According to this article (p17), which was included in the course readings for my last Criminology course, it stacks up like this:
Men are twice as likely to be victims of violent crime than women - those most at risk being young men aged between 16 and 24.
Men are victims of 83% of assaults by strangers and 59% of muggings.
Then there's this article called 'Nightlife Violence' (Schnitzer et al, Journal of Interpersonal Violence, August 2009, Sage - unfortunately only available online if you pay or have access through being a student). This described a survey of 1,341 people aged 16 to 35 in nine European countries. This article showed that:
28.6% of men had been involved in a physical fight in the past 12 months. The figure for women was 8.5%.
It seems clear to me that men are experiencing disproportionate amounts of violence as part of their day-to-day lives. And yet, it's 'common knowledge' that violence against women is a huge problem, there are marches and awareness campaigns and support groups. We all know that men hitting women is bad. But what about men hitting men? Or anyone hitting men for that matter? Why is this out-of-proportion amount of violence experienced by men not all over the news, why is it more-or-less accepted that men get hit twice as much as women do? Is it because the men are usually being hit by other men instead of one gender hitting the other, and why does that make it ok? And why, when my friend brought this topic up in the context of White Ribbon Day, did a whole lot of people jump down her throat about it, talking about the gender inequality in international violence?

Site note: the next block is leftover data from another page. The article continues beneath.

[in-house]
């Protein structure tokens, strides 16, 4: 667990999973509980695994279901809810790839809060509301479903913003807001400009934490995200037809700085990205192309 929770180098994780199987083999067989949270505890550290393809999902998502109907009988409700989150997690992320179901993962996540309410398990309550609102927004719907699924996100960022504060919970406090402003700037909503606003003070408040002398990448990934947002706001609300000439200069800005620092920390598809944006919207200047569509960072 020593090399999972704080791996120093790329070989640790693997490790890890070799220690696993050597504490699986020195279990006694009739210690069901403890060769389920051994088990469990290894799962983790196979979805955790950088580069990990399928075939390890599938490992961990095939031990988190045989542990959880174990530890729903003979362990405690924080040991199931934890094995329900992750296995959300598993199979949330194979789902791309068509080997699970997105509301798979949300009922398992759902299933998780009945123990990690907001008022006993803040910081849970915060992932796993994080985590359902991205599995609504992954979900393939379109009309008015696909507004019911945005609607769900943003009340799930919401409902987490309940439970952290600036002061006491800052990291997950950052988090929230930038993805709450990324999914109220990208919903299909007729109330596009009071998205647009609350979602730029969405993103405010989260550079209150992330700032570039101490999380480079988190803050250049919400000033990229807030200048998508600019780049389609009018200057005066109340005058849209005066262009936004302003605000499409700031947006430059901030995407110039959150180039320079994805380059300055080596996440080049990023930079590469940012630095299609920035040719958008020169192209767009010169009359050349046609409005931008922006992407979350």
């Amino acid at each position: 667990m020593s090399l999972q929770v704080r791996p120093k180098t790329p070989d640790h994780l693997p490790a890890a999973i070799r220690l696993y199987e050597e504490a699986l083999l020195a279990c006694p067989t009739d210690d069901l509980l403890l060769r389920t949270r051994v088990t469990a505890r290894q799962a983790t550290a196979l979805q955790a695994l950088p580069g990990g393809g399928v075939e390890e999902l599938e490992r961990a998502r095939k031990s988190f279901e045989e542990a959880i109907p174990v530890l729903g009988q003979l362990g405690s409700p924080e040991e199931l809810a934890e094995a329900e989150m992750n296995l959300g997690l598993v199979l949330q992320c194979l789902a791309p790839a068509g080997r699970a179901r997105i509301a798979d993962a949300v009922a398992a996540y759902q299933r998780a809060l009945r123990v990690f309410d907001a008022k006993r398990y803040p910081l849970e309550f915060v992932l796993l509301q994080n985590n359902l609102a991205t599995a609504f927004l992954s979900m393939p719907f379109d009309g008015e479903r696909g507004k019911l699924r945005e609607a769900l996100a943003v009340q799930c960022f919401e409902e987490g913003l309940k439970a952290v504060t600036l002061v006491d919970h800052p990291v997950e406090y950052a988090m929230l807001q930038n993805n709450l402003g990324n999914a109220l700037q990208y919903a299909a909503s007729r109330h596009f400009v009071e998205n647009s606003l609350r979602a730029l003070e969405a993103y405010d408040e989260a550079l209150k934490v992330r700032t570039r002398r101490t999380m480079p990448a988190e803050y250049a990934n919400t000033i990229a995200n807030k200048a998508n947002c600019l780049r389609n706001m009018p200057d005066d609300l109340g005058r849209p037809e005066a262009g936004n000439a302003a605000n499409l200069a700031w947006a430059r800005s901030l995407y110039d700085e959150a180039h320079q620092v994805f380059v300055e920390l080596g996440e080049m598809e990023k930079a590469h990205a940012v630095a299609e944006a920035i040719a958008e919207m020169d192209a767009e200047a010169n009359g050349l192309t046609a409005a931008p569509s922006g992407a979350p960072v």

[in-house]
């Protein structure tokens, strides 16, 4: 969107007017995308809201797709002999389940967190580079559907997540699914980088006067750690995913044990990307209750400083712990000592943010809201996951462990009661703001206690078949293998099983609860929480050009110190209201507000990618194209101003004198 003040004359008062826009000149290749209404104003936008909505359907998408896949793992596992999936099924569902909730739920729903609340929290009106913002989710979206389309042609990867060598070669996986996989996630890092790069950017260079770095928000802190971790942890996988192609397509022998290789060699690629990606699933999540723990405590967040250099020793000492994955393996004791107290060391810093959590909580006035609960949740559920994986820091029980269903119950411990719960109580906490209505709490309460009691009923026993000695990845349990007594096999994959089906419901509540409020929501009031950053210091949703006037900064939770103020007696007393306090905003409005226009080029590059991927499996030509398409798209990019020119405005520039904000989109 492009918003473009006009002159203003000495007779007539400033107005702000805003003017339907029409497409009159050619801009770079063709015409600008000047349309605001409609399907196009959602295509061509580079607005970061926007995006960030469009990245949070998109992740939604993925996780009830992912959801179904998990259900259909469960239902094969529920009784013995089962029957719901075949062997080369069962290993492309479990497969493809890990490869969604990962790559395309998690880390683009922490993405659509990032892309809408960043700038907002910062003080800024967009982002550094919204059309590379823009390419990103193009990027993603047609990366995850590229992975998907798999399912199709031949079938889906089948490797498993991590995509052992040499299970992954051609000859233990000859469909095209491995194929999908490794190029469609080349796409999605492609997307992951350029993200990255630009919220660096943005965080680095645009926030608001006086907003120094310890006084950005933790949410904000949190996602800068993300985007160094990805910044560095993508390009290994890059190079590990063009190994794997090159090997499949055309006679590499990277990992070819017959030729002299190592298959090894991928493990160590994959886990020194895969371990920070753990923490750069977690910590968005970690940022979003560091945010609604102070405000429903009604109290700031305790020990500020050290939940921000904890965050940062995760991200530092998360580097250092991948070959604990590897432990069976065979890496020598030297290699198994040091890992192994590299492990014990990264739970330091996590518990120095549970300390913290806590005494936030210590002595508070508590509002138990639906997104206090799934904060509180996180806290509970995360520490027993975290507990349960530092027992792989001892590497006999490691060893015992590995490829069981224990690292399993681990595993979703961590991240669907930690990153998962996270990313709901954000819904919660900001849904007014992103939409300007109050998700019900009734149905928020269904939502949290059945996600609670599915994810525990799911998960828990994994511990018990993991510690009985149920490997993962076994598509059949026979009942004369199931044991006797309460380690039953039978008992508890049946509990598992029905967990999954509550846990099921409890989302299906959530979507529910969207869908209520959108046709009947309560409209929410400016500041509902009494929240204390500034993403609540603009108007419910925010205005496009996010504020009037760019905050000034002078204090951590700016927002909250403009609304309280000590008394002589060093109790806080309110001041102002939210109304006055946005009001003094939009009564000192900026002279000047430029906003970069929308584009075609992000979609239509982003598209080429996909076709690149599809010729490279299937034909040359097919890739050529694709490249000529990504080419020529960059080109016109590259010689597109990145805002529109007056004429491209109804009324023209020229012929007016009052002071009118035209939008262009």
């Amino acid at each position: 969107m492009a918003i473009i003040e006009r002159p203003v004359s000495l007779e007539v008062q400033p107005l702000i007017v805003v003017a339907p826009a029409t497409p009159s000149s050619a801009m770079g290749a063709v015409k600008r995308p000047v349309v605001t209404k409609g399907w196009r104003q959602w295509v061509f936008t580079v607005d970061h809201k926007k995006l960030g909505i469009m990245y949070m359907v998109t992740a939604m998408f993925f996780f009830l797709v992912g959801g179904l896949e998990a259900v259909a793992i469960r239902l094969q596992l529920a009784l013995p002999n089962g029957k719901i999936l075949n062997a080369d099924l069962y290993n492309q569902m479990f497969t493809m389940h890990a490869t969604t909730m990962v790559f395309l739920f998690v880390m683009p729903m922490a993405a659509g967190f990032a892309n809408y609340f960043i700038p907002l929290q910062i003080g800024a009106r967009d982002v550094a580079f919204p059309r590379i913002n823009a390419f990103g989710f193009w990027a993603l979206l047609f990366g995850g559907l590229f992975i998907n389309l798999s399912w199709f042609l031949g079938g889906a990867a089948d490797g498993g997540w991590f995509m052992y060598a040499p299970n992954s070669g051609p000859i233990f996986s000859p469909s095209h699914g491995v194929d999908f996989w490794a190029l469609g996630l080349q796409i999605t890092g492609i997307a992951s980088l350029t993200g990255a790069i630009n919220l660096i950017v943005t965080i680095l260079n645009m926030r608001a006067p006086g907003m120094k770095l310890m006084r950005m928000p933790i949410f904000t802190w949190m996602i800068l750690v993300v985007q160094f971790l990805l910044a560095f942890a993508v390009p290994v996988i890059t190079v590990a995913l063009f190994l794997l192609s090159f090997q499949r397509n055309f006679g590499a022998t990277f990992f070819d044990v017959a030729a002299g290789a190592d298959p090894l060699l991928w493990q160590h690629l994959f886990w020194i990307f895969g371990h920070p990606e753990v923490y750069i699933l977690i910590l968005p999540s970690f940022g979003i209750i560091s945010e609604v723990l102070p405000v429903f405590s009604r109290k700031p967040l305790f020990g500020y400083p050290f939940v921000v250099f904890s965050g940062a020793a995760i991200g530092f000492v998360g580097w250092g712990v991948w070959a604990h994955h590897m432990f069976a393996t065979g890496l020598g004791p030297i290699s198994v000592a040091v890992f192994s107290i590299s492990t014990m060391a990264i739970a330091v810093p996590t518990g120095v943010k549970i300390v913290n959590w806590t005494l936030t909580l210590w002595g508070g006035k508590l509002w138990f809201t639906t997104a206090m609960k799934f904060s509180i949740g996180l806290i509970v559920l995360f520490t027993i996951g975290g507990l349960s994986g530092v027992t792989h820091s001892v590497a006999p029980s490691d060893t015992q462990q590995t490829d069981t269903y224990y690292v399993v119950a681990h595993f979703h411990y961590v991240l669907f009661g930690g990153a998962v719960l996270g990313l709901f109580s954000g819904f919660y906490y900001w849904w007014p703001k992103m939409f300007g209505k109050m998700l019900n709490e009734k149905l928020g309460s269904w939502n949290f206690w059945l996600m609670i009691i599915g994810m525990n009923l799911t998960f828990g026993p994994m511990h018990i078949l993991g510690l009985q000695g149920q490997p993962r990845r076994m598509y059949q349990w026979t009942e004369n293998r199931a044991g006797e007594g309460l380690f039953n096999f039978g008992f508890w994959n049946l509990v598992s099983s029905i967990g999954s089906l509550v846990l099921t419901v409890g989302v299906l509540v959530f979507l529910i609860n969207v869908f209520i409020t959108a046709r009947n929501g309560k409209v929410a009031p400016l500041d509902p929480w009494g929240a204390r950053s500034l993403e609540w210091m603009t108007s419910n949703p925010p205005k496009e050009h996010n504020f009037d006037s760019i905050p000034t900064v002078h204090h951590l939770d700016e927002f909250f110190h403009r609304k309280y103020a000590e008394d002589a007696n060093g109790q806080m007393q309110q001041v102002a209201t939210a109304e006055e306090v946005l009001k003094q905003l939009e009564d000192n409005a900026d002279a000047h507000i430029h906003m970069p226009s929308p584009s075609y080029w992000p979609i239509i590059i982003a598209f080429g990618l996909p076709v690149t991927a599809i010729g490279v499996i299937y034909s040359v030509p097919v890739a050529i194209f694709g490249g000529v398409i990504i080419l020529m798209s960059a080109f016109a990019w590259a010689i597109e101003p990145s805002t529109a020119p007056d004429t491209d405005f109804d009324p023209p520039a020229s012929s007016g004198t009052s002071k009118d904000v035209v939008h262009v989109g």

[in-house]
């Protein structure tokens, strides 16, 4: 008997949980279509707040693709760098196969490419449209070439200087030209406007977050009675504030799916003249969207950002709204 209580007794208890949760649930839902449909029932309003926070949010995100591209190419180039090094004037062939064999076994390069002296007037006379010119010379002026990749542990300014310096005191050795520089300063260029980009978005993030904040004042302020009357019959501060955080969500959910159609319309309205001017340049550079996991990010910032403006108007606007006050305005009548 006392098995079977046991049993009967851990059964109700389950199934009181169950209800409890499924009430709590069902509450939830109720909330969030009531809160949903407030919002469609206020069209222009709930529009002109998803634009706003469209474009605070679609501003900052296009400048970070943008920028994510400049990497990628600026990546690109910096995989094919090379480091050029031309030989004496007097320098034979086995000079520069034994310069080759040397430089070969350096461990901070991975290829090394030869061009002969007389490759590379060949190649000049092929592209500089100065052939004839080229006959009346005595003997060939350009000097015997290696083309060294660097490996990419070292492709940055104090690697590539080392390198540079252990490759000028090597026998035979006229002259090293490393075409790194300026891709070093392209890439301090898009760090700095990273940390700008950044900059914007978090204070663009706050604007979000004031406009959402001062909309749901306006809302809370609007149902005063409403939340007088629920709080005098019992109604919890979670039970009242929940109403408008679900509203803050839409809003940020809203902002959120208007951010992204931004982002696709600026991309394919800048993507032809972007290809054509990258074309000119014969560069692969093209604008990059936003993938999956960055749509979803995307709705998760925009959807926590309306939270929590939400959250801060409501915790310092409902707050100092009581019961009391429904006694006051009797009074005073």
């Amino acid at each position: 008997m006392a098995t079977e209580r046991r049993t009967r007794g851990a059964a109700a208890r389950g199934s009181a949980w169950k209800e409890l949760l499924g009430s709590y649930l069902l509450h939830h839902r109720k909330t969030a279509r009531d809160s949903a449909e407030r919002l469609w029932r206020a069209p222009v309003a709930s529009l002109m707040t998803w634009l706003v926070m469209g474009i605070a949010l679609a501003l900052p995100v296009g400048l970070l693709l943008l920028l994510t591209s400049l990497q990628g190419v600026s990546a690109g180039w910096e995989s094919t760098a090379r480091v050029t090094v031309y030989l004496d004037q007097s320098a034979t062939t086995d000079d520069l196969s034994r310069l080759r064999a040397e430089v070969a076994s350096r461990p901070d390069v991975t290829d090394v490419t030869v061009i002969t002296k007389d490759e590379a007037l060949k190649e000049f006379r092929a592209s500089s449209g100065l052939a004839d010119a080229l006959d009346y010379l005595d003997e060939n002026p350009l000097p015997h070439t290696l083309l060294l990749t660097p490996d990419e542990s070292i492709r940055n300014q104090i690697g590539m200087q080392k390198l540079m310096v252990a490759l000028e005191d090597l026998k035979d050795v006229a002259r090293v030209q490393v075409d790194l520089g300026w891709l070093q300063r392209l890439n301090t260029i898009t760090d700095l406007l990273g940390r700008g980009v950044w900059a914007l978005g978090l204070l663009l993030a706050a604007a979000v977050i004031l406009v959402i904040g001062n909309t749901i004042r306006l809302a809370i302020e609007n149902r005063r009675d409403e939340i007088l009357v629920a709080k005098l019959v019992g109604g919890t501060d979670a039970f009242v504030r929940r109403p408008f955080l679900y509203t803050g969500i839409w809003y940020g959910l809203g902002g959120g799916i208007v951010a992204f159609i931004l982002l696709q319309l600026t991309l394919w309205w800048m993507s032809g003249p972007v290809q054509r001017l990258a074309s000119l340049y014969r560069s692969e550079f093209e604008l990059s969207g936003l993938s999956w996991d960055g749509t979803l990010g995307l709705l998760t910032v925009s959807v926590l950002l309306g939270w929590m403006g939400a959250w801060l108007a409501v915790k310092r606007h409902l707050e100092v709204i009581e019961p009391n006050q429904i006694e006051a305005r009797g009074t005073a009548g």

Which is when I got to this article. Sadly it's an excerpt in Google Books and it's the best example I can find, but anyway, it discusses victimisation of men in the context of left realism, using a feminist perspective (which is in itself interesting). Their premise is that:
"Men not only victimise women but they also victimise each other in ways which cause significant trauma, so it is necessary to deconstruct how power is managed between and among men .. it is necessary to take victimisation seriously and consider the experience of men as victims as well as oppressors."